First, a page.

April 30, 2010

Vernon Town Council Approves Spending For Herbicide


Special to The Courant
April 21, 2010

The town council has approved spending $16,625 on herbicides to battle the invasive plants that have taken hold in Valley Falls Pond and Walker's Reservoir.

Members of the conservation commission agreed in March to follow the recommendation of George W. Knoecklein of Northeast Aquatic Research in Mansfield, who urged the town take action against the variable-leaf milfoil that's thriving in Valley Falls Pond and the milfoil and fanwort that have infested Walker's Reservoir East.

"These plants," the commission wrote in a memorandum to Mayor Jason L McCoy, "if left unchecked, can potentially degrade natural habitat and disrupt or eliminate native plant and animal species, including the wild trout population, in the Tankerhoosen River, in Tankerhoosen, Dobsonville and Talcottville ponds and potentially in the Hockanum River."

The town council this week voted to spend $3,350 to treat Valley Falls Pond and $13,275 to treat Walker's Reservoir East.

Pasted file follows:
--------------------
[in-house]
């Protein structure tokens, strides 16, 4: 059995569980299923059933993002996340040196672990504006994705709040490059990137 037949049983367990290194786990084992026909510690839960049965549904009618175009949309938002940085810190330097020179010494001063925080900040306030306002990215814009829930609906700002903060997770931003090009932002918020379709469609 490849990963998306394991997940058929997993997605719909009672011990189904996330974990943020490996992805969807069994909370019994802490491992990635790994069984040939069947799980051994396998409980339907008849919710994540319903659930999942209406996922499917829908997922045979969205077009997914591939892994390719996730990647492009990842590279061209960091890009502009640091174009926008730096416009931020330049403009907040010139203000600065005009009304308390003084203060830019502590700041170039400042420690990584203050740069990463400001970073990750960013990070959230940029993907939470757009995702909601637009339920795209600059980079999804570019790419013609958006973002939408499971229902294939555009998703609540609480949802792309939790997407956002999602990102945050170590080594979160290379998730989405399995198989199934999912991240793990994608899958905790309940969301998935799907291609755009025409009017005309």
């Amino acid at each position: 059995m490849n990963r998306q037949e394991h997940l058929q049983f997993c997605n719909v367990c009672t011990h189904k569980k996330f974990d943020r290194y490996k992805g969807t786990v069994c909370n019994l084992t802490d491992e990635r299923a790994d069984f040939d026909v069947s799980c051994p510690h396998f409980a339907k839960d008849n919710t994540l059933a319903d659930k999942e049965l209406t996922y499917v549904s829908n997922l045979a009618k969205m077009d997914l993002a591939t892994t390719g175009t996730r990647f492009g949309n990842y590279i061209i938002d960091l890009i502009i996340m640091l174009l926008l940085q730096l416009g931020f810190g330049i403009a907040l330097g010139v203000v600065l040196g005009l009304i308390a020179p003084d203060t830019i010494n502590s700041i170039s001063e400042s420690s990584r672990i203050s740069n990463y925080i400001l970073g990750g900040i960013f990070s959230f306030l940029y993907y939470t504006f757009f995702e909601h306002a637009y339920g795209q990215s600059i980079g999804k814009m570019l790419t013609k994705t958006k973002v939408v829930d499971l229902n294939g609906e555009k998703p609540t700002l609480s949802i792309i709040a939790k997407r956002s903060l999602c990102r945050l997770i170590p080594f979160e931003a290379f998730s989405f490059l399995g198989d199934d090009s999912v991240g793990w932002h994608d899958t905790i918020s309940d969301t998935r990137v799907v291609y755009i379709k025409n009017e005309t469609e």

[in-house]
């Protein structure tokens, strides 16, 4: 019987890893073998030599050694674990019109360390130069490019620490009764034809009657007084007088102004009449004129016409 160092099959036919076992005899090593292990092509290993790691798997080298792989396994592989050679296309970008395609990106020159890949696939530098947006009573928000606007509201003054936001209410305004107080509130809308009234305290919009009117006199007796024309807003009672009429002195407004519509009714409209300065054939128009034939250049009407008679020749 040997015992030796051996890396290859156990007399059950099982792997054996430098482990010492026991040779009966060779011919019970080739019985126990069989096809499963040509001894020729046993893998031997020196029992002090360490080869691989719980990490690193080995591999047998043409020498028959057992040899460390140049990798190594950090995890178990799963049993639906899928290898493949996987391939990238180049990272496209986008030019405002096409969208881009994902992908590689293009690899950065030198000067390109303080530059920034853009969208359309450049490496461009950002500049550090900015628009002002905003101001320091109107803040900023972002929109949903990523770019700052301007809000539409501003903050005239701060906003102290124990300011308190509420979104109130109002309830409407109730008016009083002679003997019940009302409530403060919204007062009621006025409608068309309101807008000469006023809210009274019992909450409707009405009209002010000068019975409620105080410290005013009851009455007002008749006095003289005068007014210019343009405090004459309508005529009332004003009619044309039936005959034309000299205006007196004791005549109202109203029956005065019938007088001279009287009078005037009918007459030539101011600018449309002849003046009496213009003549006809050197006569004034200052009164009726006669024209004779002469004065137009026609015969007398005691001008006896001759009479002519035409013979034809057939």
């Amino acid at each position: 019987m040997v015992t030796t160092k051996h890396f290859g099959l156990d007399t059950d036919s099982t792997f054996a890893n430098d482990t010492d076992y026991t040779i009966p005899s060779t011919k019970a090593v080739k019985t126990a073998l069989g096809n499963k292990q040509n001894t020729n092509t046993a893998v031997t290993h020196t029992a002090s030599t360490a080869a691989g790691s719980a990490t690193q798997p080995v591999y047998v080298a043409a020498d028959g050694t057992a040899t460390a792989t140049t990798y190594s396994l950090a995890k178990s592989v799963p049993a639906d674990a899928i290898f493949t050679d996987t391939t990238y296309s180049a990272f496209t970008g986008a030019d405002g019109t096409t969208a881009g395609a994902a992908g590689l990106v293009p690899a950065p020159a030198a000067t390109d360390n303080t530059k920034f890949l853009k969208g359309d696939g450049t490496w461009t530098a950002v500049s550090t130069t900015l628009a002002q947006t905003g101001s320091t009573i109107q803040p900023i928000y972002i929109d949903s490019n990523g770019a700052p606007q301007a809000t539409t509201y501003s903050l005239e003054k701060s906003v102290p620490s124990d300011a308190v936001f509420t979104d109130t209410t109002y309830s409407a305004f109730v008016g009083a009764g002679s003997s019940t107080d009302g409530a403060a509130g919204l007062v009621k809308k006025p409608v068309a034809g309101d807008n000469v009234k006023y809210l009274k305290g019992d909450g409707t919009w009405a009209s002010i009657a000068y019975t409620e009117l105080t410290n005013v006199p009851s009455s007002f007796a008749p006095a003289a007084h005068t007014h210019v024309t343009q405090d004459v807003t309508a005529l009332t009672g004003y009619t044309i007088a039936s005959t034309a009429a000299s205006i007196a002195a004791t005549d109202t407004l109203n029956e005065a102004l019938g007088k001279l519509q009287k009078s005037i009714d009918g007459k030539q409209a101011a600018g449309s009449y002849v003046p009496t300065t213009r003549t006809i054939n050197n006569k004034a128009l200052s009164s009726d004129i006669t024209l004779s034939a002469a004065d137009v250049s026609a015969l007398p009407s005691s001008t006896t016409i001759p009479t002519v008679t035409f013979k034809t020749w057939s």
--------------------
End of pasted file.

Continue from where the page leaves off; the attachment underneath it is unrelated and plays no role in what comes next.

The town has applied to the state Department of Environmental Protection for the necessary permits to apply the herbicides. Public notices will have to be published and signs posted at both locations informing people about the intended pesticide use.

The commissioners had considered other eradication methods but concluded that the herbicides would likely be the most effective one.

Mechanical harvesting would make the problem worse because both species spread and propagate through fragmentation that would occur during harvesting. Also, harvesting is good for only one growing season. Officials considered introducing sterile grass carp to dine on the invading plants but were concerned that these fish would get into the river ecosystem and raise havoc with the trout.

Suction harvesting, in which a diver uses an underwater, venturi vacuum to remove the plants, was deemed too slow and too expensive. Vacuuming the 6 acres of Walker Reservoir would probably take 12 weeks and cost about $108,000.

The commissioners acknowledged that there would probably be concerns about the herbicides' effect on the environment and "that citizens may question their use." The herbicides "can be expected to eliminate fanwort and milfoil from the ponds for a period of three to five years," the commission said.

The commissioners also urged that the town develop a long-term, comprehensive management plan to control invasive species. "We specifically recommend that in the intervening years before these plants return to their present density, the town consider planning and budgeting for the future use of suction harvesting, which we understand may become more cost-effective."

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